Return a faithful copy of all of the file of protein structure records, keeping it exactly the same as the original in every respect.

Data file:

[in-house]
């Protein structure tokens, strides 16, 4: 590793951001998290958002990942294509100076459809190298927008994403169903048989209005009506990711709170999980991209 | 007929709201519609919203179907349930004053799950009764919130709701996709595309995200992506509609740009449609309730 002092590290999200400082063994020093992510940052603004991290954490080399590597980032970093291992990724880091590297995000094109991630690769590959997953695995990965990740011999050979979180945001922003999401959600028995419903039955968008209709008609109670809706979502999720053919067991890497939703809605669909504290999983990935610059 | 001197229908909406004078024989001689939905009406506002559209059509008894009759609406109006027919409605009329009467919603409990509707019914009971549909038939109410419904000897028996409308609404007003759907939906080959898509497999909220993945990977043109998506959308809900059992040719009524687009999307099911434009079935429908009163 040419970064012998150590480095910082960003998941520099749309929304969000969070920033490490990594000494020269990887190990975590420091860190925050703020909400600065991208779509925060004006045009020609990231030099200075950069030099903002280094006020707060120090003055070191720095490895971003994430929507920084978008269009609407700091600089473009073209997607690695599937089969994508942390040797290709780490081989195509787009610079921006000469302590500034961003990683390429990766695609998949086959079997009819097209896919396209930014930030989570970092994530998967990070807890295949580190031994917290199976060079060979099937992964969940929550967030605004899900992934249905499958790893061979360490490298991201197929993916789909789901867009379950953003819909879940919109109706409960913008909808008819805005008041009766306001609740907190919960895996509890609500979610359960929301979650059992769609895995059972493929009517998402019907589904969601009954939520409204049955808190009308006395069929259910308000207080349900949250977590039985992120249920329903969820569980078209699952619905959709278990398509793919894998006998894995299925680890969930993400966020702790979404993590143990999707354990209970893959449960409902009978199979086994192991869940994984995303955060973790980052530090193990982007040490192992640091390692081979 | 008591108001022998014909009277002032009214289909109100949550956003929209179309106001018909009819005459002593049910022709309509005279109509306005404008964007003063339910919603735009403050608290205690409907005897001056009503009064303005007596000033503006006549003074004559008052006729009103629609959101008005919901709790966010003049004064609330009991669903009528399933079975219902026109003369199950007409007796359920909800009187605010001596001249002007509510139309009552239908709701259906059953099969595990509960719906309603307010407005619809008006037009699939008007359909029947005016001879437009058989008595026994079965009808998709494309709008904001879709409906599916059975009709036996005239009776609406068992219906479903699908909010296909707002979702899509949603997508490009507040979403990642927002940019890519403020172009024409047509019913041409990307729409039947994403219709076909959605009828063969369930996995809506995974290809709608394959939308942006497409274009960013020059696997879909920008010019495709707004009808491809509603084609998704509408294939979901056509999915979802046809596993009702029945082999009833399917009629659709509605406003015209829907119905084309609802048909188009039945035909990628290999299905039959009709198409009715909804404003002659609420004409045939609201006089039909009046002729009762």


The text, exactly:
[in-house]
């Protein structure tokens, strides 16, 4: 590793951001998290958002990942294509100076459809190298927008994403169903048989209005009506990711709170999980991209 | 007929709201519609919203179907349930004053799950009764919130709701996709595309995200992506509609740009449609309730 002092590290999200400082063994020093992510940052603004991290954490080399590597980032970093291992990724880091590297995000094109991630690769590959997953695995990965990740011999050979979180945001922003999401959600028995419903039955968008209709008609109670809706979502999720053919067991890497939703809605669909504290999983990935610059 | 001197229908909406004078024989001689939905009406506002559209059509008894009759609406109006027919409605009329009467919603409990509707019914009971549909038939109410419904000897028996409308609404007003759907939906080959898509497999909220993945990977043109998506959308809900059992040719009524687009999307099911434009079935429908009163 040419970064012998150590480095910082960003998941520099749309929304969000969070920033490490990594000494020269990887190990975590420091860190925050703020909400600065991208779509925060004006045009020609990231030099200075950069030099903002280094006020707060120090003055070191720095490895971003994430929507920084978008269009609407700091600089473009073209997607690695599937089969994508942390040797290709780490081989195509787009610079921006000469302590500034961003990683390429990766695609998949086959079997009819097209896919396209930014930030989570970092994530998967990070807890295949580190031994917290199976060079060979099937992964969940929550967030605004899900992934249905499958790893061979360490490298991201197929993916789909789901867009379950953003819909879940919109109706409960913008909808008819805005008041009766306001609740907190919960895996509890609500979610359960929301979650059992769609895995059972493929009517998402019907589904969601009954939520409204049955808190009308006395069929259910308000207080349900949250977590039985992120249920329903969820569980078209699952619905959709278990398509793919894998006998894995299925680890969930993400966020702790979404993590143990999707354990209970893959449960409902009978199979086994192991869940994984995303955060973790980052530090193990982007040490192992640091390692081979 | 008591108001022998014909009277002032009214289909109100949550956003929209179309106001018909009819005459002593049910022709309509005279109509306005404008964007003063339910919603735009403050608290205690409907005897001056009503009064303005007596000033503006006549003074004559008052006729009103629609959101008005919901709790966010003049004064609330009991669903009528399933079975219902026109003369199950007409007796359920909800009187605010001596001249002007509510139309009552239908709701259906059953099969595990509960719906309603307010407005619809008006037009699939008007359909029947005016001879437009058989008595026994079965009808998709494309709008904001879709409906599916059975009709036996005239009776609406068992219906479903699908909010296909707002979702899509949603997508490009507040979403990642927002940019890519403020172009024409047509019913041409990307729409039947994403219709076909959605009828063969369930996995809506995974290809709608394959939308942006497409274009960013020059696997879909920008010019495709707004009808491809509603084609998704509408294939979901056509999915979802046809596993009702029945082999009833399917009629659709509605406003015209829907119905084309609802048909188009039945035909990628290999299905039959009709198409009715909804404003002659609420004409045939609201006089039909009046002729009762």